The Politics of Poverty

Ideas and analysis from Oxfam America's policy experts

The faces of the food crisis

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When international food prices reached an all-time peak earlier this year, many clamored to understand the drivers of this alarming trend. Oxfam dove headfirst into the discussion, pointing out the politics behind the food price crisis, and calling for reforms that would help prevent the most vulnerable from catastrophe. But often missing from these conversations […]

María Antonia León, El Salvador. “Before, I needed $15 weekly to buy the household necessities. Now I need $40, just for food.” Credit: Edgar Orellan
María Antonia León, El Salvador. “Before, I needed $15 weekly to buy the household necessities. Now I need $40, just for food.” Credit: Edgar Orellan

When international food prices reached an all-time peak earlier this year, many clamored to understand the drivers of this alarming trend. Oxfam dove headfirst into the discussion, pointing out the politics behind the food price crisis, and calling for reforms that would help prevent the most vulnerable from catastrophe.

But often missing from these conversations was a real understanding of how the food price crisis is playing out in communities across the globe. It may be easy for the average person to understand the impacts of higher food prices in their own life, but sometimes the big picture is too remote or complex to comprehend. That’s why we created the food price pressure points map, to provide a snapshot of how global prices are hitting home in some of the most vulnerable communities around the world.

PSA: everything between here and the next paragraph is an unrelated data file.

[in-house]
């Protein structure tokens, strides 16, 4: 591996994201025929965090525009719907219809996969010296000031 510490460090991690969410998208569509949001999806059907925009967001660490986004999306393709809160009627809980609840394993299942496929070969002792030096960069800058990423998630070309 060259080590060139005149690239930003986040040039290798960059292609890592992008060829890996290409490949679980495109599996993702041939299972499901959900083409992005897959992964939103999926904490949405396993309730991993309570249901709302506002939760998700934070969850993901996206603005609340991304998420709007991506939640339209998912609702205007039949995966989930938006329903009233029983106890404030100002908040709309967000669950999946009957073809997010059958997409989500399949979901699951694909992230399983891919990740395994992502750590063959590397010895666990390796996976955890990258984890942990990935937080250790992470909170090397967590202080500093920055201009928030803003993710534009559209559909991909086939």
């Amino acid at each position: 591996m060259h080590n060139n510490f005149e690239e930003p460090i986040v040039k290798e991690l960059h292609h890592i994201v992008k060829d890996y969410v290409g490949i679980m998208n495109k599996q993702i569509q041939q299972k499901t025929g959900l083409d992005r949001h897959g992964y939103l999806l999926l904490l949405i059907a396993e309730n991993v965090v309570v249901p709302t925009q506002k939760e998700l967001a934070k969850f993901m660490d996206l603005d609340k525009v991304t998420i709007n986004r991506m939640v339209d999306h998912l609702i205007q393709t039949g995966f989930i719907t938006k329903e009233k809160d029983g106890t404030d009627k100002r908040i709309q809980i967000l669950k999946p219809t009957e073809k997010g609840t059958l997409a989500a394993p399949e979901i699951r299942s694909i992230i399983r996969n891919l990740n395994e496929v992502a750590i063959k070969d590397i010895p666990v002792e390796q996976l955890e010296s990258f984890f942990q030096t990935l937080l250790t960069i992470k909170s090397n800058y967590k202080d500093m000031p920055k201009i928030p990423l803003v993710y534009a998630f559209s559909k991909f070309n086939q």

Food crisis in numbers

Other groups like ActionAid and the Environmental Working Group have done fantastic work to describe the link between biofuels policies and rising prices and show just how vulnerable some countries are to price volatility. We hope our map adds to their great work, and advances this dialogue by providing new insight into the consequences of a broken food system. We also created this map to give people an easy platform to take action. That’s why we made it easily embeddable, just like a YouTube video. We encourage you to steal it, use it, and share it. Check it out and let us know what you think.

Want to put the map on your website or blog? Just go here to copy and paste the code to add this map to your own site.

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